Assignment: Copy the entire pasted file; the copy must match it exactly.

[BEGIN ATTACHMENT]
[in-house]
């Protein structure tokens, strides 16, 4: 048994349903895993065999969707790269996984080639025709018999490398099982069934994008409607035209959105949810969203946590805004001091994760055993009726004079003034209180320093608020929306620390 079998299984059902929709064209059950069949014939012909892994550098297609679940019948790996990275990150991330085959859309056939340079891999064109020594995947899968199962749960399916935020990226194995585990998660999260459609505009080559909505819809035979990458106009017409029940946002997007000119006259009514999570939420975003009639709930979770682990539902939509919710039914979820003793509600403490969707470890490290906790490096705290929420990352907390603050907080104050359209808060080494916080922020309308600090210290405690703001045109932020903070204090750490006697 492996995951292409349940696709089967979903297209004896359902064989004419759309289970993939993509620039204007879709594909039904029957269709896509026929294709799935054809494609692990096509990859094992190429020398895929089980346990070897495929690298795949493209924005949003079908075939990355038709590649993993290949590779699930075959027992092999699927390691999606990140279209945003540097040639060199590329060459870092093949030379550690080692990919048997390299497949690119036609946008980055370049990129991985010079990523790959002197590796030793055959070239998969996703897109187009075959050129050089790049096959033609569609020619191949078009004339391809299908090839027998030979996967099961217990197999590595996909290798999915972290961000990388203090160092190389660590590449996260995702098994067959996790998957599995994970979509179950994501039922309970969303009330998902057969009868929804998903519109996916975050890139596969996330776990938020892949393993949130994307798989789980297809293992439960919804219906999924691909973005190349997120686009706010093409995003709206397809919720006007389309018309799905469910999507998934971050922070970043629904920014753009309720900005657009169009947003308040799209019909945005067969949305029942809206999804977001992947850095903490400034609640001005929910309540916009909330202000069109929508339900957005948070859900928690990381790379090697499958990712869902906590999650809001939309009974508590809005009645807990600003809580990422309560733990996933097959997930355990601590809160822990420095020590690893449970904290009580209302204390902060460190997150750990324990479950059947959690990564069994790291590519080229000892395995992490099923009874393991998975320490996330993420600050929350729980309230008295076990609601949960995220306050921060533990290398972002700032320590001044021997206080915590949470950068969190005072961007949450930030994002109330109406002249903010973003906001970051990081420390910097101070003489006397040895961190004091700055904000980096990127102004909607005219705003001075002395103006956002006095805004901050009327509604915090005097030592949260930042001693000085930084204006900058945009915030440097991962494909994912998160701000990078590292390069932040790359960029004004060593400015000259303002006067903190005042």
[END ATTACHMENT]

[in-house]
């Protein structure tokens, strides 16, 4: 048994349903895993065999969707790269996984080639025709018999490398099982069934994008409607035209959105949810969203946590805004001091994760055993009726004079003034209180320093608020929306620390 079998299984059902929709064209059950069949014939012909892994550098297609679940019948790996990275990150991330085959859309056939340079891999064109020594995947899968199962749960399916935020990226194995585990998660999260459609505009080559909505819809035979990458106009017409029940946002997007000119006259009514999570939420975003009639709930979770682990539902939509919710039914979820003793509600403490969707470890490290906790490096705290929420990352907390603050907080104050359209808060080494916080922020309308600090210290405690703001045109932020903070204090750490006697 492996995951292409349940696709089967979903297209004896359902064989004419759309289970993939993509620039204007879709594909039904029957269709896509026929294709799935054809494609692990096509990859094992190429020398895929089980346990070897495929690298795949493209924005949003079908075939990355038709590649993993290949590779699930075959027992092999699927390691999606990140279209945003540097040639060199590329060459870092093949030379550690080692990919048997390299497949690119036609946008980055370049990129991985010079990523790959002197590796030793055959070239998969996703897109187009075959050129050089790049096959033609569609020619191949078009004339391809299908090839027998030979996967099961217990197999590595996909290798999915972290961000990388203090160092190389660590590449996260995702098994067959996790998957599995994970979509179950994501039922309970969303009330998902057969009868929804998903519109996916975050890139596969996330776990938020892949393993949130994307798989789980297809293992439960919804219906999924691909973005190349997120686009706010093409995003709206397809919720006007389309018309799905469910999507998934971050922070970043629904920014753009309720900005657009169009947003308040799209019909945005067969949305029942809206999804977001992947850095903490400034609640001005929910309540916009909330202000069109929508339900957005948070859900928690990381790379090697499958990712869902906590999650809001939309009974508590809005009645807990600003809580990422309560733990996933097959997930355990601590809160822990420095020590690893449970904290009580209302204390902060460190997150750990324990479950059947959690990564069994790291590519080229000892395995992490099923009874393991998975320490996330993420600050929350729980309230008295076990609601949960995220306050921060533990290398972002700032320590001044021997206080915590949470950068969190005072961007949450930030994002109330109406002249903010973003906001970051990081420390910097101070003489006397040895961190004091700055904000980096990127102004909607005219705003001075002395103006956002006095805004901050009327509604915090005097030592949260930042001693000085930084204006900058945009915030440097991962494909994912998160701000990078590292390069932040790359960029004004060593400015000259303002006067903190005042």